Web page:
Swamp Thing gave us Adrienne Barbeau’s breasts. Letters presents us with Sarah Smith, a hydrologist played by Lily Rabe self-sufficient in the wild and not easily charmed by men. When one smarmy suitor insinuates that he has the mind as well as the meat, I was delighted to see him rebuffed and flailing. I also liked the way Munch didn’t bother to have his Sasquatch (the titular Big Man) occluded in shadows or cockeyed angles. When we see the Big Man for the first time, we see him in full form. Which is just as it should be.

Sarah is also an artist, sketching images both real and subconscious. The Big Man possibly inhabits our world and possibly does not, but he does make his way to Sarah’s sketchpad. At one point, Sarah says, “I can feel you nearby. Thank you for being here.” Some East Coasters may be put off by this New Age vibe, but as a native Californian, I didn’t mind this so much. If cinema can’t present us with off-kilter introspection every so often, then what’s the point of making movies?

To take the edge off some of the forthcoming vitriol, I have included an image of two happy dolphins. The next film I saw was so terrible that I can state with fair certainty that one would be better served locating two dolphins, such as the very nice ones pictured above, and spending 83 minutes with them instead.

Before watching The Color Wheel (shot in black-and-white: how eye-roooooooooooonic!), I had no idea who Alex Ross Perry was. Now I wish I had never learned his name. Perry is a filmmaker so incompetent with comedy that he presents us with a stock situation in which a young man named JR (naturally, played by Perry and far removed from the great Gaddis novel) accidentally breaks a vase. He is told by the shopowner that he must pay for it and that it’s worth $500. JR doesn’t have the money. Instead of Perry finding a solution for this, he abruptly cuts to the next scene. In other words, Perry can’t be bothered to resolve the scene. Is this laziness or someone “hip” and detached? Either way, this is a technique one expects in 1991, not 2011. And it makes me wonder if The New Yorker‘s Richard Brody (and, hey, I’ll even give Brody Ishtar) was off his fucking rocker in commending this film’s alleged “exquisite comic timing and incisive comic framing.”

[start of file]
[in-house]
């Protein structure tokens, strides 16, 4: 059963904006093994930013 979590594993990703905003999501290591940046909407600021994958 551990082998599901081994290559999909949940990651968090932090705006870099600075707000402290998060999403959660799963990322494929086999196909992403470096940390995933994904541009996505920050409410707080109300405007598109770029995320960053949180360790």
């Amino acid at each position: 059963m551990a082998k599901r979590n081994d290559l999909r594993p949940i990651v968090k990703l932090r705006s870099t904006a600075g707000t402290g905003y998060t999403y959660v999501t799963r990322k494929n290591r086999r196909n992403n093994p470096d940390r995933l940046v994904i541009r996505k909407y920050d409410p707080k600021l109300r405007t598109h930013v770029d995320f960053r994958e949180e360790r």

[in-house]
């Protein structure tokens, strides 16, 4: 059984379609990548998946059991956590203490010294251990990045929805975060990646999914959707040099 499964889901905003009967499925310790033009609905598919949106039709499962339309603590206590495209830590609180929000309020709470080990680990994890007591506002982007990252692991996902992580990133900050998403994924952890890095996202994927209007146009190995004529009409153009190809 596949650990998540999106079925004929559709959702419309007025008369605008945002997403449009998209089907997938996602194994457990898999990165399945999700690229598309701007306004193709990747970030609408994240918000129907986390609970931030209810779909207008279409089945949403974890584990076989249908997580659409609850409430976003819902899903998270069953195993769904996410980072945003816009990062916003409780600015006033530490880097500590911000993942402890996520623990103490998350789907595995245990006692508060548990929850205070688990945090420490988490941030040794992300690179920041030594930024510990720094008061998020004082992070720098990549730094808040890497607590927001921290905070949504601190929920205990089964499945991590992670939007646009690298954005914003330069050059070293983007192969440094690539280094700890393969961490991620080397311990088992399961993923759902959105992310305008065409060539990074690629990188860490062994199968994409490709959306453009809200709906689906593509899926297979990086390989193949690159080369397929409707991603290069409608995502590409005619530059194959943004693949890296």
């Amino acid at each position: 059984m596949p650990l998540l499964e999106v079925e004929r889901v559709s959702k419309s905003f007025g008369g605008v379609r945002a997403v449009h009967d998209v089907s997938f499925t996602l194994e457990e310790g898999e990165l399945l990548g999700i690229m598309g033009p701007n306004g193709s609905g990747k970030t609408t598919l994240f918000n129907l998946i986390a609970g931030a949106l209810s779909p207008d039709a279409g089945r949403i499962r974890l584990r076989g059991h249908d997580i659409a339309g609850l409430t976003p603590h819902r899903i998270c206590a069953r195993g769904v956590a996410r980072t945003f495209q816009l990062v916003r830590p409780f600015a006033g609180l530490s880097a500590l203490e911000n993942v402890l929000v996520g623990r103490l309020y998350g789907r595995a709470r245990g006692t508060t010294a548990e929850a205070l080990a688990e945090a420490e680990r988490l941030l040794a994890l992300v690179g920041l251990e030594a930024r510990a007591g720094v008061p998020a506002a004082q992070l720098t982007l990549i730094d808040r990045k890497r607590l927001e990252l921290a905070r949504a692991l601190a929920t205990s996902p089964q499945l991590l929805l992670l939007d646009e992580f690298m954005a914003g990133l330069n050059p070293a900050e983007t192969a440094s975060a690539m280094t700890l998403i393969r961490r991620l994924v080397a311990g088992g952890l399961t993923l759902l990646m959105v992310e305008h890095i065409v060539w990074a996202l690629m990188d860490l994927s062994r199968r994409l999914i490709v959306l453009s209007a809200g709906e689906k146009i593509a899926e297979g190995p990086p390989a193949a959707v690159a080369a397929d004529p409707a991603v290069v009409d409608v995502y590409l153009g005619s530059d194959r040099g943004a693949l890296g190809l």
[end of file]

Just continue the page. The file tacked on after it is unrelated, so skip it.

In this way (and many others), The Color Wheel plays like the mentally handicapped love child of Kevin Smith and Diablo Cody. The film, shot in 16mm. is so grainy that I truly believed all of the actors were experiencing bad cases of dandruff. And that’s hardly the least of Perry’s witless amateurism. There is also a very long take of perhaps twelve minutes (was Perry running out of film stock?) in which Perry consummates the incest that we knew would go down from the beginning and in which moments that are intended to be spontaneous are revealed to be amateurish rehearsal.

As an actor, Perry has a high-pitched voice that is so monotone that it makes Michael Cera appears as if he has the range of a Mel Blanc or a Frank Welker. Despite such clear limitations, Perry has the effrontery to offer something vaguely approximating a Buster Keaton look. But where Keaton’s face invited mystery, Perry’s face only encourages anger.

A dolphin’s face, by contrast, does not encourage anger. And I will be spending a good chunk of the time between this BAMcinemaFest installment and the next watching this pleasant dolphin video to remind myself that there are at least 25 million better things that one can do than consider or acknowledge Alex Ross Perry.

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12 Comments

  1. Dear Ed,

    Trawling the web for coverage of BAMCinema Fest, I was delighted to discover a report that managed to mercilessly insult three (three!) of my friends and acquaintances. I always enjoy a good ax-grinding and the personal touches only whet my bloodlust even more. Way to let em have it!

    I’m am a rather compulsive copyeditor, so I hope you’ll appreciate a few quick notes:

    “Variegated” actually means multicolored, especially in a mottled way; “Doddering” means trembling, especially in reference to the tremors of old people; “lunky” means, well, lunky doesn’t mean anything, it’s a word you’ve just made up. There are a lot of sentences here that aren’t actually sentences, and you have a bad habit of mixing metaphors. But there’s no point in belaboring those details. You’ve got a solid frame of reference, an active and curious intelligence, and more than enough confidence in your own opinions. Which is to say, you have a lot of promise of becoming an interesting writer.

    The real challenge you’ll have to grapple with is your blinkered fixation on a bunch of incredibly petty, in-group bullshit that no one outside of a vanishingly small clique of cinephiles could possibly care about.